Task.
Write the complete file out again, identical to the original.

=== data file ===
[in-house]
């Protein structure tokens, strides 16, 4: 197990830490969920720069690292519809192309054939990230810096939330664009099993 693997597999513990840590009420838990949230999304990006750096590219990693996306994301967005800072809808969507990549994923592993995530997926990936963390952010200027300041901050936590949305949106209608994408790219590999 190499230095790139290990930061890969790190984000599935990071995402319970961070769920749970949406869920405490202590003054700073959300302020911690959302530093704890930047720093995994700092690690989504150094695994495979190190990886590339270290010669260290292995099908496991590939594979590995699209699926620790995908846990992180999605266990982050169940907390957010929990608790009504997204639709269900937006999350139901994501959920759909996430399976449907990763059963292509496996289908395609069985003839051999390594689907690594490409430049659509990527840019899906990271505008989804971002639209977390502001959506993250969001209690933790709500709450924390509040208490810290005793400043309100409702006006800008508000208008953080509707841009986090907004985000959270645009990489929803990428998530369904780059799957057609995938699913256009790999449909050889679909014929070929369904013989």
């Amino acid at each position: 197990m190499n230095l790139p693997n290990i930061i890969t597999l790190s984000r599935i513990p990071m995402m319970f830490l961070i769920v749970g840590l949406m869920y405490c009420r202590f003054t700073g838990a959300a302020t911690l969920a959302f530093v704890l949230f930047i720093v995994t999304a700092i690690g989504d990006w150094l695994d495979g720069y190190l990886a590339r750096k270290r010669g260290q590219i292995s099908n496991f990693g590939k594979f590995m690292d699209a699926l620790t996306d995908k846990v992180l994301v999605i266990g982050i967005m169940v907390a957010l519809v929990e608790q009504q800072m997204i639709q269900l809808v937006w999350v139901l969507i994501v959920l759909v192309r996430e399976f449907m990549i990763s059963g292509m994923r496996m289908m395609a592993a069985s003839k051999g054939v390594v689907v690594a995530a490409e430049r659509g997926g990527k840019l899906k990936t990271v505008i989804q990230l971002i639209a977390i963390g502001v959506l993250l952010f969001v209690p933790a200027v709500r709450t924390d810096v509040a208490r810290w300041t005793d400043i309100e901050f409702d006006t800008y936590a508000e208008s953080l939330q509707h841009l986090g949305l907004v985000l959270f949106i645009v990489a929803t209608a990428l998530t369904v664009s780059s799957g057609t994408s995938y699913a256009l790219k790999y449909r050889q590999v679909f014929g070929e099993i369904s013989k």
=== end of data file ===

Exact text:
[in-house]
């Protein structure tokens, strides 16, 4: 197990830490969920720069690292519809192309054939990230810096939330664009099993 693997597999513990840590009420838990949230999304990006750096590219990693996306994301967005800072809808969507990549994923592993995530997926990936963390952010200027300041901050936590949305949106209608994408790219590999 190499230095790139290990930061890969790190984000599935990071995402319970961070769920749970949406869920405490202590003054700073959300302020911690959302530093704890930047720093995994700092690690989504150094695994495979190190990886590339270290010669260290292995099908496991590939594979590995699209699926620790995908846990992180999605266990982050169940907390957010929990608790009504997204639709269900937006999350139901994501959920759909996430399976449907990763059963292509496996289908395609069985003839051999390594689907690594490409430049659509990527840019899906990271505008989804971002639209977390502001959506993250969001209690933790709500709450924390509040208490810290005793400043309100409702006006800008508000208008953080509707841009986090907004985000959270645009990489929803990428998530369904780059799957057609995938699913256009790999449909050889679909014929070929369904013989």
């Amino acid at each position: 197990m190499n230095l790139p693997n290990i930061i890969t597999l790190s984000r599935i513990p990071m995402m319970f830490l961070i769920v749970g840590l949406m869920y405490c009420r202590f003054t700073g838990a959300a302020t911690l969920a959302f530093v704890l949230f930047i720093v995994t999304a700092i690690g989504d990006w150094l695994d495979g720069y190190l990886a590339r750096k270290r010669g260290q590219i292995s099908n496991f990693g590939k594979f590995m690292d699209a699926l620790t996306d995908k846990v992180l994301v999605i266990g982050i967005m169940v907390a957010l519809v929990e608790q009504q800072m997204i639709q269900l809808v937006w999350v139901l969507i994501v959920l759909v192309r996430e399976f449907m990549i990763s059963g292509m994923r496996m289908m395609a592993a069985s003839k051999g054939v390594v689907v690594a995530a490409e430049r659509g997926g990527k840019l899906k990936t990271v505008i989804q990230l971002i639209a977390i963390g502001v959506l993250l952010f969001v209690p933790a200027v709500r709450t924390d810096v509040a208490r810290w300041t005793d400043i309100e901050f409702d006006t800008y936590a508000e208008s953080l939330q509707h841009l986090g949305l907004v985000l959270f949106i645009v990489a929803t209608a990428l998530t369904v664009s780059s799957g057609t994408s995938y699913a256009l790219k790999y449909r050889q590999v679909f014929g070929e099993i369904s013989k």